The four CEOs of the biggest tech companies testified before Congress via teleconference, only to find politicians more interested in performance, than asking real questions.
It was a wasted opportunity to see the CEOs of Amazon, Apple, Google and Facebook before the House Antitrust Subcommittee asked about deals they made in 2012, (old news, come on), emails discussing business strategy (also ancient) and why some Congressman couldn’t find a right-wing publication in the Google search index.
Amazon’s Jeff Bezos, Facebook’s Mark Zuckerberg, Google’s Sundar Pichai and Apple’s Tim Cook could have been asked some real, pointed questions with relevance about today or antitrust concerns.
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Instead, some members of Congress shot irrelevant questions.
How irrelevant? How about Cook being asked by Rep. Jim Jordan (R-Ohio) to defend Apple’s TV ad from 1984, ahem, a 36-year-old commercial. Or the CEOs being asked to vouch for the character of Housing and Urban Development Secretary Ben Carson.
There was the congressman who encouraged the CEOs to agree with them not to employ slave labor. “We abhor it and wouldn’t stand for it,” said Cook, unexpectedly, which was agreed upon by the others.
Here are ten questions that should have been asked.
Let’s start with one very basic one for the quartet:
“Sirs, could each of you please explain why consumers wouldn’t benefit if we were to vote to break up Facebook, Google, Apple and Amazon?”
The e-commerce giant, whose popularity and efficiency (products delivered overnight or even same day) has contributed to the decimation of Main Street, has come under fire recently for its treatment of employees during the pandemic. When workers spoke out about it, the company reportedly retaliated by firing them.
“Mr. Bezos, Amazon has been accused of not taking proper care of warehouse workers during the COVID crisis. What’s your response to the multiple reports and protests?”
Amazon does indeed sell products for millions of sellers, but it offers prominent positions for products made by Amazon, like the Echo speaker, Fire TV streaming stick and Ring doorbell. In addition, it sells lower-priced Amazon branded essentials like batteries and polo shirts. Amazon-branded products were aggressively promoted to customers looking at third-party products.
“How is this a fair, level playing field for sellers?”
Google makes most of its revenues from advertising, using its sophisticated tracking mechanisms to follow our every move on Gmail, Google Maps, Google Search and elsewhere to learn as much as possible about us in order to tailor ads based on interests.
“Mr. Pichai, you say users have the choice of `opting in,’ for these suggestions, but in truth, many Google services aren’t available to consumers unless they agree to have Google follow them. Please explain here why that’s OK?”
When utilize the search engine about 41% of the first page of Google search results is taken up by Google products, according to an analysis by The Markup that Google disputes.
“Secondly, Google controls what people can see in their search results, and on any given day, it’s a hidden secret why Google shows me certain results over others, and decides what I should see. Could you please explain how your algorithm really works, and how consumers could have more of a voice in what they see in their results?”
The social network is just as notorious as Google in following our every move, to the point where many people are convinced that Facebook is recording their phone conversations.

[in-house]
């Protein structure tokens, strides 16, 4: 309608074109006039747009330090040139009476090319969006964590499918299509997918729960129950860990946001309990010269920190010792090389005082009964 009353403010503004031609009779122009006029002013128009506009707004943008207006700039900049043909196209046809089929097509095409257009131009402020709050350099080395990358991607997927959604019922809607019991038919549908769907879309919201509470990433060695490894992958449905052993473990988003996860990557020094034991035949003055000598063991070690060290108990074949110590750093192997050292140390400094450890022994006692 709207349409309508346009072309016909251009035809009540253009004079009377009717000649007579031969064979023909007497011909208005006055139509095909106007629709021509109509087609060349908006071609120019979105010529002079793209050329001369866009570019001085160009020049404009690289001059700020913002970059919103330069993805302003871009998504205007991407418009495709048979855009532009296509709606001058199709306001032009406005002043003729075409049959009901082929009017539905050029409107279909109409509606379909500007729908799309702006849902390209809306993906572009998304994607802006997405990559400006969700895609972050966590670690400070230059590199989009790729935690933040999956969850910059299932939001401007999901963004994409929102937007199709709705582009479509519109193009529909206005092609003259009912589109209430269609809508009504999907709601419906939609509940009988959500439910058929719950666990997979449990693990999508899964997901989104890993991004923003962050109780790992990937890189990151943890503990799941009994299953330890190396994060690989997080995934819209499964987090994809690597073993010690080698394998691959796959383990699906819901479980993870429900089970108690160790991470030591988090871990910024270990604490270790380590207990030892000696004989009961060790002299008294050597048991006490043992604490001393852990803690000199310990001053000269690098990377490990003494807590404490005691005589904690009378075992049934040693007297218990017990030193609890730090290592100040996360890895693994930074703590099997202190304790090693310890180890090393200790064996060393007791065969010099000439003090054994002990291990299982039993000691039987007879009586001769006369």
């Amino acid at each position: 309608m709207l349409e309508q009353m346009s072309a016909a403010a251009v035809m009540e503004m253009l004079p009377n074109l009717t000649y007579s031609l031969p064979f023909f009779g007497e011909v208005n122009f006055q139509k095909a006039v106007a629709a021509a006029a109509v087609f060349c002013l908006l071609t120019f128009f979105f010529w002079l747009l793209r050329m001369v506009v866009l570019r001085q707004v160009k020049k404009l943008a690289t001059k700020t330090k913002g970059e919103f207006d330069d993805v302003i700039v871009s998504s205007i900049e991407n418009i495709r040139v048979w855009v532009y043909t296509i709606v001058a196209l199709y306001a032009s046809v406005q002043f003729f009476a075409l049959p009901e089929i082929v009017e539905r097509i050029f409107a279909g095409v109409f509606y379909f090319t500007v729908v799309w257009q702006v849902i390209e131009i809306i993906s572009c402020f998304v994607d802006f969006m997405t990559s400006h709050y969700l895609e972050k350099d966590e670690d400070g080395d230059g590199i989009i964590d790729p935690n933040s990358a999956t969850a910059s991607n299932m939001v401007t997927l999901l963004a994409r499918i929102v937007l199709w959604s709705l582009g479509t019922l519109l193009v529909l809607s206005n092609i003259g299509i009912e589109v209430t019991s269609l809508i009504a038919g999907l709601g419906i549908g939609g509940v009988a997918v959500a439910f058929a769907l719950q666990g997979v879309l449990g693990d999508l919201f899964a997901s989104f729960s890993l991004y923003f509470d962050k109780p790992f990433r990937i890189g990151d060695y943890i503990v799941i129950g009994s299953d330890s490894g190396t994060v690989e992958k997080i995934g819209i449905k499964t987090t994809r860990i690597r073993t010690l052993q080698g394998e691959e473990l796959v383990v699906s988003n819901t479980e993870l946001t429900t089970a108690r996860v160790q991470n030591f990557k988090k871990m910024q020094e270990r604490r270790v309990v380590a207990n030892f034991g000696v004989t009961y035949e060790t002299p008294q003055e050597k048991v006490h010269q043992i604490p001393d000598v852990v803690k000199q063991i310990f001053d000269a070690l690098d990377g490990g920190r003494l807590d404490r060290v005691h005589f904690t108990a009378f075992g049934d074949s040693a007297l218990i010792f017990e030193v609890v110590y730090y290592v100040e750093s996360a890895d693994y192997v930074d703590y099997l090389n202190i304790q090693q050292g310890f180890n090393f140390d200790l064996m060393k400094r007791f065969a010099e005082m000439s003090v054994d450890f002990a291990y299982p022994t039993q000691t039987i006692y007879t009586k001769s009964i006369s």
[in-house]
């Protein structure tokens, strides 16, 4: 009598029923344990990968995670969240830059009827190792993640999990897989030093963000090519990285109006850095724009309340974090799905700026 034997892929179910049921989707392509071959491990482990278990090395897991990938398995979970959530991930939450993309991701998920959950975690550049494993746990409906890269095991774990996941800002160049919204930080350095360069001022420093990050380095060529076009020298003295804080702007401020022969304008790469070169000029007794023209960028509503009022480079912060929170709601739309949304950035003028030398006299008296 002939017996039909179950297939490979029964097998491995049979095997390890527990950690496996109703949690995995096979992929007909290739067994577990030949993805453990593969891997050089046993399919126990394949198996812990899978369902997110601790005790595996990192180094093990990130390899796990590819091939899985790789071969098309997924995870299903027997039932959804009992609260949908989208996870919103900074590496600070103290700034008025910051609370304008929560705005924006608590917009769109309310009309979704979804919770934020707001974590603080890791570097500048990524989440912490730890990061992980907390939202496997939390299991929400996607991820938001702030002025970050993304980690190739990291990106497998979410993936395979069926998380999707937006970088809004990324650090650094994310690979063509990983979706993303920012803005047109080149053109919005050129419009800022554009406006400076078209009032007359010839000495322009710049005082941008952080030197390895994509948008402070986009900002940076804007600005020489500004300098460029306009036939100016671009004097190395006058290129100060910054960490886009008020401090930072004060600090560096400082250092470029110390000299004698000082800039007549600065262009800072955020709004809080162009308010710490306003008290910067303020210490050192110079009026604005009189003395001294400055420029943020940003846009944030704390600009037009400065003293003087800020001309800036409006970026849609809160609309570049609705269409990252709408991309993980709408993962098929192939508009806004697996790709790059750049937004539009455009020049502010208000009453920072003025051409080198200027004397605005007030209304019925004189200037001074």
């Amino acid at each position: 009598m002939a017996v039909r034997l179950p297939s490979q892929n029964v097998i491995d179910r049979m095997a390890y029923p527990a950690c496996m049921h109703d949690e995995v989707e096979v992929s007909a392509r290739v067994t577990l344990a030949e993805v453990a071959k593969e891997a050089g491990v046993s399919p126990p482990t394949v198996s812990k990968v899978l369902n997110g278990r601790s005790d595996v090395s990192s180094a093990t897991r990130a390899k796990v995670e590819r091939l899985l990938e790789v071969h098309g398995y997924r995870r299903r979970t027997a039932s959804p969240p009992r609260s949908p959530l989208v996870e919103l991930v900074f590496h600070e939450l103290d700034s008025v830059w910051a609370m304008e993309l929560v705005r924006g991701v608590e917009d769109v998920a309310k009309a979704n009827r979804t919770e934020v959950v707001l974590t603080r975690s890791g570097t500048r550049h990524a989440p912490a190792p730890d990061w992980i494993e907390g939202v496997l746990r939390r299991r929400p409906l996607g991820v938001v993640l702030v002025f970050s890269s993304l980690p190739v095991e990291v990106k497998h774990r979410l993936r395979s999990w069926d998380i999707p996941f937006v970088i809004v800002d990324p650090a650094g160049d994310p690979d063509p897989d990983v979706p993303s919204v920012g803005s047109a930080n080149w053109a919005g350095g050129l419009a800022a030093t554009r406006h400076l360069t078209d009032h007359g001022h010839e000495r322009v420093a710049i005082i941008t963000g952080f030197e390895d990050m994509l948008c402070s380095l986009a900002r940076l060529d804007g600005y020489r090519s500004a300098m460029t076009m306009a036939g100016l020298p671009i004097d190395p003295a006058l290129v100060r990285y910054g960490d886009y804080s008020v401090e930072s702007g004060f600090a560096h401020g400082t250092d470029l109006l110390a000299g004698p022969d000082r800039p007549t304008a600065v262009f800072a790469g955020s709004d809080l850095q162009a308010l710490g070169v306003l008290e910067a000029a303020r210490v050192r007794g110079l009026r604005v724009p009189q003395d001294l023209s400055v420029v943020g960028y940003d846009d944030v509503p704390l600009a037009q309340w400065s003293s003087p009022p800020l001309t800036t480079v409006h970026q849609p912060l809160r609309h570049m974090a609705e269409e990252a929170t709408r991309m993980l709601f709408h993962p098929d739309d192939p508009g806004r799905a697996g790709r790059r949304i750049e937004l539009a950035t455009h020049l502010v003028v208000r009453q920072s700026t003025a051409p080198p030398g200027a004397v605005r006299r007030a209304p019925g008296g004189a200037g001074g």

“Mr. Zuckerberg, what do you say to the consumers who think you record their phone calls? Many think it’s creepy to have Facebook knowing so much about them. How do you justify it? “
Facebook owns three of the top 10 most used apps, Instagram, WhatsApp and Messenger, which all use the same Facebook algorithm that tracks consumer behavior, and happened because Facebook wanted them neutralized.
“AT&T once upon a time was the only game in town for communication, before we broke up the Bell system and today, we have the amazing cellphone. Look what happens to innovation with competition. I believe consumers would be better served with an independent Instagram and WhatsApp. Persuade us otherwise.”
Cook talked many times at the hearings about how Apple started with 500 apps in the App Store and now has over 1.7 million. Which begs the question:
“Why should Apple get to have 60 of its own branded apps to compete with independent app makers in the store? Clearly, apps like iMessage, FaceTime and iMovie get preferential treatment over others. How is that fair play?”
“What about when Apple sees a popular product, and decides to copy it, and sell it on its own, thus putting its business in peril? Flipboard was a popular news aggregator app, so Apple followed with Apple News, which has prime position on the iPhone. The Bluetooth tracker Tile filed an anti-trust suit against Apple for doing the to the company. Mr. Cook, what do you say?”
“Mr. Cook, there have been reports about very poor working conditions in your Chinese factories where you make iPhones, to the point where people have committed suicide from the stress. Why can’t you make the phones here, and what can do you to treat the workers with more dignity?”
Finally, a bonus question:
Each executive talked about their reverence for the late John Lewis, and were asked if they supported a diverse leadership, “Could you please explain why there are no people of color in the senior leadership displayed on the websites of Amazon, Apple, Google or Facebook beyond the diversity officer title? At what point do you stop talking the talk, and actually hire a diverse senior staff?”
Follow USA TODAY’s Jefferson Graham (@jeffersongraham) on Twitter